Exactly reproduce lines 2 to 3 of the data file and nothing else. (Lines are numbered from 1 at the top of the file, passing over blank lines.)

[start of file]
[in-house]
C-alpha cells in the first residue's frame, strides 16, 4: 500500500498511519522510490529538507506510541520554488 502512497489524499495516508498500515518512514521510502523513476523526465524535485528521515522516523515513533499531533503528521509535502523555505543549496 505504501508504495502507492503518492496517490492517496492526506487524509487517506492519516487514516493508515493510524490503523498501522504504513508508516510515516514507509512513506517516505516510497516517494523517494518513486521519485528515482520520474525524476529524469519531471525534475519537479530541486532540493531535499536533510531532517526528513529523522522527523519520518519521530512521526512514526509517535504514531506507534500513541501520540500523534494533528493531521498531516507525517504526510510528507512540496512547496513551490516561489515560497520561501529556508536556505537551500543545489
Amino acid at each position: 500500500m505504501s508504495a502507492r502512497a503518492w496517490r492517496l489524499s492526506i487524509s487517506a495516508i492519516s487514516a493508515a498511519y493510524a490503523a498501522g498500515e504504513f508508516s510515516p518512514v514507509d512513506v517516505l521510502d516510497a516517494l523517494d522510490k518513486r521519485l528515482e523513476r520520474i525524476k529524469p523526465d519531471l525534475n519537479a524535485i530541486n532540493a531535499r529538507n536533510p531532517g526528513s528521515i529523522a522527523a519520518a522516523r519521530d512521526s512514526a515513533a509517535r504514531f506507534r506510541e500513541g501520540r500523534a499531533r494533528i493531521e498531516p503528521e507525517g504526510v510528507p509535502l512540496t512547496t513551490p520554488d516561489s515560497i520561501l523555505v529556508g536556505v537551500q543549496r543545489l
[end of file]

C-alpha cells in the first residue's frame, strides 16, 4: 500500500498511519522510490529538507506510541520554488 502512497489524499495516508498500515518512514521510502523513476523526465524535485528521515522516523515513533499531533503528521509535502523555505543549496 505504501508504495502507492503518492496517490492517496492526506487524509487517506492519516487514516493508515493510524490503523498501522504504513508508516510515516514507509512513506517516505516510497516517494523517494518513486521519485528515482520520474525524476529524469519531471525534475519537479530541486532540493531535499536533510531532517526528513529523522522527523519520518519521530512521526512514526509517535504514531506507534500513541501520540500523534494533528493531521498531516507525517504526510510528507512540496512547496513551490516561489515560497520561501529556508536556505537551500543545489
Amino acid at each position: 500500500m505504501s508504495a502507492r502512497a503518492w496517490r492517496l489524499s492526506i487524509s487517506a495516508i492519516s487514516a493508515a498511519y493510524a490503523a498501522g498500515e504504513f508508516s510515516p518512514v514507509d512513506v517516505l521510502d516510497a516517494l523517494d522510490k518513486r521519485l528515482e523513476r520520474i525524476k529524469p523526465d519531471l525534475n519537479a524535485i530541486n532540493a531535499r529538507n536533510p531532517g526528513s528521515i529523522a522527523a519520518a522516523r519521530d512521526s512514526a515513533a509517535r504514531f506507534r506510541e500513541g501520540r500523534a499531533r494533528i493531521e498531516p503528521e507525517g504526510v510528507p509535502l512540496t512547496t513551490p520554488d516561489s515560497i520561501l523555505v529556508g536556505v537551500q543549496r543545489l